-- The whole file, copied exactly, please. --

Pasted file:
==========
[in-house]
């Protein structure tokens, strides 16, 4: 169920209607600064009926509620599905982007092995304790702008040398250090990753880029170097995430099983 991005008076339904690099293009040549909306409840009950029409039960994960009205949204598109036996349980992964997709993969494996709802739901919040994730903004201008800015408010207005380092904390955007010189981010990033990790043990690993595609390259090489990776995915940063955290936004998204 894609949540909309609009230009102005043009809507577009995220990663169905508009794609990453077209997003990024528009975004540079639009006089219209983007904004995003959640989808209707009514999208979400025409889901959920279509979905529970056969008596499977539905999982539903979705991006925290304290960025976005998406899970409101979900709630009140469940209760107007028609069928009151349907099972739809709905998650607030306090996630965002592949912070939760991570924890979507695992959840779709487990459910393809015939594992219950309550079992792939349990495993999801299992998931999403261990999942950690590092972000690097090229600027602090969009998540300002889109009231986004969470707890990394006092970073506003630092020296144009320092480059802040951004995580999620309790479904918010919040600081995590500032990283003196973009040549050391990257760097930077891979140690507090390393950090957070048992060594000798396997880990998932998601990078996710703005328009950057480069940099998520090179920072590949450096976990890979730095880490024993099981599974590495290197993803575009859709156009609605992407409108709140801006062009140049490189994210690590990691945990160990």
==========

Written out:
[in-house]
């Protein structure tokens, strides 16, 4: 169920209607600064009926509620599905982007092995304790702008040398250090990753880029170097995430099983 991005008076339904690099293009040549909306409840009950029409039960994960009205949204598109036996349980992964997709993969494996709802739901919040994730903004201008800015408010207005380092904390955007010189981010990033990790043990690993595609390259090489990776995915940063955290936004998204 894609949540909309609009230009102005043009809507577009995220990663169905508009794609990453077209997003990024528009975004540079639009006089219209983007904004995003959640989808209707009514999208979400025409889901959920279509979905529970056969008596499977539905999982539903979705991006925290304290960025976005998406899970409101979900709630009140469940209760107007028609069928009151349907099972739809709905998650607030306090996630965002592949912070939760991570924890979507695992959840779709487990459910393809015939594992219950309550079992792939349990495993999801299992998931999403261990999942950690590092972000690097090229600027602090969009998540300002889109009231986004969470707890990394006092970073506003630092020296144009320092480059802040951004995580999620309790479904918010919040600081995590500032990283003196973009040549050391990257760097930077891979140690507090390393950090957070048992060594000798396997880990998932998601990078996710703005328009950057480069940099998520090179920072590949450096976990890979730095880490024993099981599974590495290197993803575009859709156009609605992407409108709140801006062009140049490189994210690590990691945990160990």